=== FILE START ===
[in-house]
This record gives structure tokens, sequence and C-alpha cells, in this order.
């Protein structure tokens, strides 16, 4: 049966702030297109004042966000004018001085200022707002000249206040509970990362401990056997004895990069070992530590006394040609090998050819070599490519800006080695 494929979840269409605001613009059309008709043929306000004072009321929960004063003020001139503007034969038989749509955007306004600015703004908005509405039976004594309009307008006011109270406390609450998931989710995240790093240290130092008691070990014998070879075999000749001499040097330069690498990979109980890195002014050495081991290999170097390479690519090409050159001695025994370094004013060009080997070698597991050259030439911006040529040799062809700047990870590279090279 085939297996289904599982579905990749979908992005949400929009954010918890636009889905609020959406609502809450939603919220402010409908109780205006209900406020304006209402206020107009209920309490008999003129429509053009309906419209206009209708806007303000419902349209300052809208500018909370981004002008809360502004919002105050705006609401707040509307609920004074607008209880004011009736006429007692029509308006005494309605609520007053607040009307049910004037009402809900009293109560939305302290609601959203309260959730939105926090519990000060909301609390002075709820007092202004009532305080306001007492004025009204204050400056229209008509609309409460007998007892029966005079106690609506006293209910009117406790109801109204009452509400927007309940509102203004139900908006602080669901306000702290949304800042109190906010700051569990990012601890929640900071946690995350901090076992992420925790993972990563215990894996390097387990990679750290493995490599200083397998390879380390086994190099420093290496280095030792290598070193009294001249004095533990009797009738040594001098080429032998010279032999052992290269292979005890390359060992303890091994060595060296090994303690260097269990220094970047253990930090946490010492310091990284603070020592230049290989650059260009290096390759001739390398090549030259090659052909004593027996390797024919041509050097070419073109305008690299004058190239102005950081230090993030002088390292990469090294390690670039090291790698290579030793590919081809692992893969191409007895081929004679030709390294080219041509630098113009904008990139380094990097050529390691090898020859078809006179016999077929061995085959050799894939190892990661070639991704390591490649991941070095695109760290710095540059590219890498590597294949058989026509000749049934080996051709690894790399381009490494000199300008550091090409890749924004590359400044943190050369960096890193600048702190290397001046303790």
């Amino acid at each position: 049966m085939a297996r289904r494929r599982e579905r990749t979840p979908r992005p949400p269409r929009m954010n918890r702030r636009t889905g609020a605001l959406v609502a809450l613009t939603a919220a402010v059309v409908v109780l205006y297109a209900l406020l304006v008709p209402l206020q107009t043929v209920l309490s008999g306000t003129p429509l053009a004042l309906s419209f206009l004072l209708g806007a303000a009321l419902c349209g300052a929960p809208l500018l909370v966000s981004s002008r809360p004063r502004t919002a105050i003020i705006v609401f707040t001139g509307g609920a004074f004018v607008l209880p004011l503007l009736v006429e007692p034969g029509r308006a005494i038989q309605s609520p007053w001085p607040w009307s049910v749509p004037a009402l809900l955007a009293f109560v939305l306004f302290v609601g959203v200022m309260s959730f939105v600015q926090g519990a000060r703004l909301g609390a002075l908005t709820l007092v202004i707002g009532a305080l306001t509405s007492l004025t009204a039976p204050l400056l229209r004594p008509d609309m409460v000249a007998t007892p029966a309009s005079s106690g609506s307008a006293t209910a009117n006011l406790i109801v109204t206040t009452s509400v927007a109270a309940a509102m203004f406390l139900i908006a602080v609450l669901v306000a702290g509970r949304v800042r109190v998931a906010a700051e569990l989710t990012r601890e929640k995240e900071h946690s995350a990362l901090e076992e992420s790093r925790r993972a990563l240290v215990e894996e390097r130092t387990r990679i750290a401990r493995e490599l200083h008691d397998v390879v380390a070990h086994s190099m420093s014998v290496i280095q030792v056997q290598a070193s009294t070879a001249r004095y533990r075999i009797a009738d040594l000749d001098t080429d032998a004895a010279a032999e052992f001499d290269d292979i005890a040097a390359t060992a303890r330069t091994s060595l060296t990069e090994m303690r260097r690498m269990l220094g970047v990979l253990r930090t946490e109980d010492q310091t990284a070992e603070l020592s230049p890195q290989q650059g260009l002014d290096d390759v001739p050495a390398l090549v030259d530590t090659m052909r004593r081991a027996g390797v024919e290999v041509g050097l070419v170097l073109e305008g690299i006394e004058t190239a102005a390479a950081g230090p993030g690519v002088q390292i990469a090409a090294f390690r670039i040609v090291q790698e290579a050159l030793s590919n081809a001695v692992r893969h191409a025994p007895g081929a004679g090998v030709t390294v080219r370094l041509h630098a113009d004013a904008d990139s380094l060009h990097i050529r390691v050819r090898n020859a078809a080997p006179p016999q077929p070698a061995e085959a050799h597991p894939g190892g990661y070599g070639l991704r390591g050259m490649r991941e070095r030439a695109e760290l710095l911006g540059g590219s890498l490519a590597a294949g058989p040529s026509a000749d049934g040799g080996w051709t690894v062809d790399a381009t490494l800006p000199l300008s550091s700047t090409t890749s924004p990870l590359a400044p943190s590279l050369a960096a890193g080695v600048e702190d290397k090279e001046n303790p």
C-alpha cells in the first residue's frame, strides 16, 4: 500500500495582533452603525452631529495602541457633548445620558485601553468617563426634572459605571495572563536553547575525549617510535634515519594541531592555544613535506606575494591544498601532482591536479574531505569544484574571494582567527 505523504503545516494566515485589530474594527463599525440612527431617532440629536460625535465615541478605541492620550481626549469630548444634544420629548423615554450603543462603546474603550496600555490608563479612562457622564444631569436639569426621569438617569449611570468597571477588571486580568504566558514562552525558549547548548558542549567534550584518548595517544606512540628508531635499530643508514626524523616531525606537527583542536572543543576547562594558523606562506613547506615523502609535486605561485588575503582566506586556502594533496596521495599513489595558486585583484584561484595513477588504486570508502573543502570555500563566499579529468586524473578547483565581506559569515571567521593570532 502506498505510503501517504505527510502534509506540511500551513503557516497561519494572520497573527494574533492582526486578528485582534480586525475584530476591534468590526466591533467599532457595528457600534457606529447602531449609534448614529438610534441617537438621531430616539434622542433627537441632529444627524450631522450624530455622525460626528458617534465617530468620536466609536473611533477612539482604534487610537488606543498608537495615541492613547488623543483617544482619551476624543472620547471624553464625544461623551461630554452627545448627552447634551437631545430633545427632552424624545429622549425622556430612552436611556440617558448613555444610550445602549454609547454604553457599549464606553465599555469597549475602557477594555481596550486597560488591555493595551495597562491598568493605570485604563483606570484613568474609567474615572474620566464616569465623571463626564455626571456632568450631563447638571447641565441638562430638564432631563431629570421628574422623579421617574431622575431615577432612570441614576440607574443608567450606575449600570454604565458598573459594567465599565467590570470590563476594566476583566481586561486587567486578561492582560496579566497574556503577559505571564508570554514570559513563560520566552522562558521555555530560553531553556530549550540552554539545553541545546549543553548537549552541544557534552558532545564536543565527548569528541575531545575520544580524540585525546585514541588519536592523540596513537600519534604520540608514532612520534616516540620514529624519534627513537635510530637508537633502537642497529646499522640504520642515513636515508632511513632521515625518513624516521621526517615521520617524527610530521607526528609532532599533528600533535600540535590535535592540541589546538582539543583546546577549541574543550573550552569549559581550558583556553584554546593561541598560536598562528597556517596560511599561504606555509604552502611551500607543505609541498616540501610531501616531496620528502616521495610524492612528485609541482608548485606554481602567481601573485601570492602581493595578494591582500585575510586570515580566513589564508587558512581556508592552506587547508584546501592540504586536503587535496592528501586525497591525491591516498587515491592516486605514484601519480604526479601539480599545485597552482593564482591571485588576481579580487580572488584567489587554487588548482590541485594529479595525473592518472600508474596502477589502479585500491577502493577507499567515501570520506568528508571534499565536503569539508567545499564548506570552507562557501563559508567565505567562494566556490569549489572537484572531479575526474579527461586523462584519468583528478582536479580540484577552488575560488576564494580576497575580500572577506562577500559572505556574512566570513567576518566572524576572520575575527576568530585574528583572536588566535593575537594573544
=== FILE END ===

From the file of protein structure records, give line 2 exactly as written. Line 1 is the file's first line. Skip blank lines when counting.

This record gives structure tokens, sequence and C-alpha cells, in this order.